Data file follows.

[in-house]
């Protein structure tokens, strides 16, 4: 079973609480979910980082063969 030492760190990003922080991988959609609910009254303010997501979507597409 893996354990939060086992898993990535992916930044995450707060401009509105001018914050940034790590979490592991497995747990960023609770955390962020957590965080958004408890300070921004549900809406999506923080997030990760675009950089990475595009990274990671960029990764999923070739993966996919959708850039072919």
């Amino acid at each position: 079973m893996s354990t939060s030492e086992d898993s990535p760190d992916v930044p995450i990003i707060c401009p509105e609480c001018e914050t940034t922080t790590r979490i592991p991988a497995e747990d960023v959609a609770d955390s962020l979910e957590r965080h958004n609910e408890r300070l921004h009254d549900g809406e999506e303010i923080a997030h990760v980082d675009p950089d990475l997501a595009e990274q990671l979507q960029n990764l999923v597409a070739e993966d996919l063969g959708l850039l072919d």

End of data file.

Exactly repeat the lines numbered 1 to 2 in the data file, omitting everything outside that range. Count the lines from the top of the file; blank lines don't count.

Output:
[in-house]
């Protein structure tokens, strides 16, 4: 079973609480979910980082063969 030492760190990003922080991988959609609910009254303010997501979507597409 893996354990939060086992898993990535992916930044995450707060401009509105001018914050940034790590979490592991497995747990960023609770955390962020957590965080958004408890300070921004549900809406999506923080997030990760675009950089990475595009990274990671960029990764999923070739993966996919959708850039072919």